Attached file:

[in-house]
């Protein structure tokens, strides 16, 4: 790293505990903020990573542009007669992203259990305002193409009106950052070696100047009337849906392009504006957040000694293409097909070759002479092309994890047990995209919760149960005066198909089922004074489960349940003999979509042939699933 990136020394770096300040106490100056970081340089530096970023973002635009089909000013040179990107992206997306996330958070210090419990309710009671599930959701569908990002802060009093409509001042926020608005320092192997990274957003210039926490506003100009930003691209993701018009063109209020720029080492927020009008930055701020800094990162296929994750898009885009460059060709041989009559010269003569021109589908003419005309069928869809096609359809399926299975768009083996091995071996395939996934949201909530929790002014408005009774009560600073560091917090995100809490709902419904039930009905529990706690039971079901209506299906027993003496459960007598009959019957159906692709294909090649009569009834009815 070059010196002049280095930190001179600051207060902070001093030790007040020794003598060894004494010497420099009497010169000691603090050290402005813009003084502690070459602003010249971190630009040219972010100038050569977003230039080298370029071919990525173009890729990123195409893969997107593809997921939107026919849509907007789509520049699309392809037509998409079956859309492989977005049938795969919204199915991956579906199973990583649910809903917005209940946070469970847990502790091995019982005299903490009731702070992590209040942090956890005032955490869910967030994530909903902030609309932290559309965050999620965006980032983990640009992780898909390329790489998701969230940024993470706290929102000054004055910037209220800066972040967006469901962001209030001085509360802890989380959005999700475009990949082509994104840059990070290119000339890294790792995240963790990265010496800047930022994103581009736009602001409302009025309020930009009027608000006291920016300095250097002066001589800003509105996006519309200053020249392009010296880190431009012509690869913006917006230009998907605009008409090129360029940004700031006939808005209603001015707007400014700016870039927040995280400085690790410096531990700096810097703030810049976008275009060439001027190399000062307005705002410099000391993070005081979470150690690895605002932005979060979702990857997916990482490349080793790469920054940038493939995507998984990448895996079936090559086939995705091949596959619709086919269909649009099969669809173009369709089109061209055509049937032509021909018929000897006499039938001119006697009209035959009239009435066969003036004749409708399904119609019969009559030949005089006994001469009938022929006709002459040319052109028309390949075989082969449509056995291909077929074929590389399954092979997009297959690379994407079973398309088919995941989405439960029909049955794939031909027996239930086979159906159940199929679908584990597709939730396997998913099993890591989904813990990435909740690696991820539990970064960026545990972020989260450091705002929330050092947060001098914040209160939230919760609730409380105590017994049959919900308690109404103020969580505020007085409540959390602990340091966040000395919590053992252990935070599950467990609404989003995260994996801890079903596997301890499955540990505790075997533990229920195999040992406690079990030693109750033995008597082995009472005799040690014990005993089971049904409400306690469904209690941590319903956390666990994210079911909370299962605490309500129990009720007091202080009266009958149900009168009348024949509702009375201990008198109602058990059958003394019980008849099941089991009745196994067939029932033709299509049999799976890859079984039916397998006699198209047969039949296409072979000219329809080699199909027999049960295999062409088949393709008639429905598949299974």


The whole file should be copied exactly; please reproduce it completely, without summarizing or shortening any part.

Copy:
[in-house]
């Protein structure tokens, strides 16, 4: 790293505990903020990573542009007669992203259990305002193409009106950052070696100047009337849906392009504006957040000694293409097909070759002479092309994890047990995209919760149960005066198909089922004074489960349940003999979509042939699933 990136020394770096300040106490100056970081340089530096970023973002635009089909000013040179990107992206997306996330958070210090419990309710009671599930959701569908990002802060009093409509001042926020608005320092192997990274957003210039926490506003100009930003691209993701018009063109209020720029080492927020009008930055701020800094990162296929994750898009885009460059060709041989009559010269003569021109589908003419005309069928869809096609359809399926299975768009083996091995071996395939996934949201909530929790002014408005009774009560600073560091917090995100809490709902419904039930009905529990706690039971079901209506299906027993003496459960007598009959019957159906692709294909090649009569009834009815 070059010196002049280095930190001179600051207060902070001093030790007040020794003598060894004494010497420099009497010169000691603090050290402005813009003084502690070459602003010249971190630009040219972010100038050569977003230039080298370029071919990525173009890729990123195409893969997107593809997921939107026919849509907007789509520049699309392809037509998409079956859309492989977005049938795969919204199915991956579906199973990583649910809903917005209940946070469970847990502790091995019982005299903490009731702070992590209040942090956890005032955490869910967030994530909903902030609309932290559309965050999620965006980032983990640009992780898909390329790489998701969230940024993470706290929102000054004055910037209220800066972040967006469901962001209030001085509360802890989380959005999700475009990949082509994104840059990070290119000339890294790792995240963790990265010496800047930022994103581009736009602001409302009025309020930009009027608000006291920016300095250097002066001589800003509105996006519309200053020249392009010296880190431009012509690869913006917006230009998907605009008409090129360029940004700031006939808005209603001015707007400014700016870039927040995280400085690790410096531990700096810097703030810049976008275009060439001027190399000062307005705002410099000391993070005081979470150690690895605002932005979060979702990857997916990482490349080793790469920054940038493939995507998984990448895996079936090559086939995705091949596959619709086919269909649009099969669809173009369709089109061209055509049937032509021909018929000897006499039938001119006697009209035959009239009435066969003036004749409708399904119609019969009559030949005089006994001469009938022929006709002459040319052109028309390949075989082969449509056995291909077929074929590389399954092979997009297959690379994407079973398309088919995941989405439960029909049955794939031909027996239930086979159906159940199929679908584990597709939730396997998913099993890591989904813990990435909740690696991820539990970064960026545990972020989260450091705002929330050092947060001098914040209160939230919760609730409380105590017994049959919900308690109404103020969580505020007085409540959390602990340091966040000395919590053992252990935070599950467990609404989003995260994996801890079903596997301890499955540990505790075997533990229920195999040992406690079990030693109750033995008597082995009472005799040690014990005993089971049904409400306690469904209690941590319903956390666990994210079911909370299962605490309500129990009720007091202080009266009958149900009168009348024949509702009375201990008198109602058990059958003394019980008849099941089991009745196994067939029932033709299509049999799976890859079984039916397998006699198209047969039949296409072979000219329809080699199909027999049960295999062409088949393709008639429905598949299974």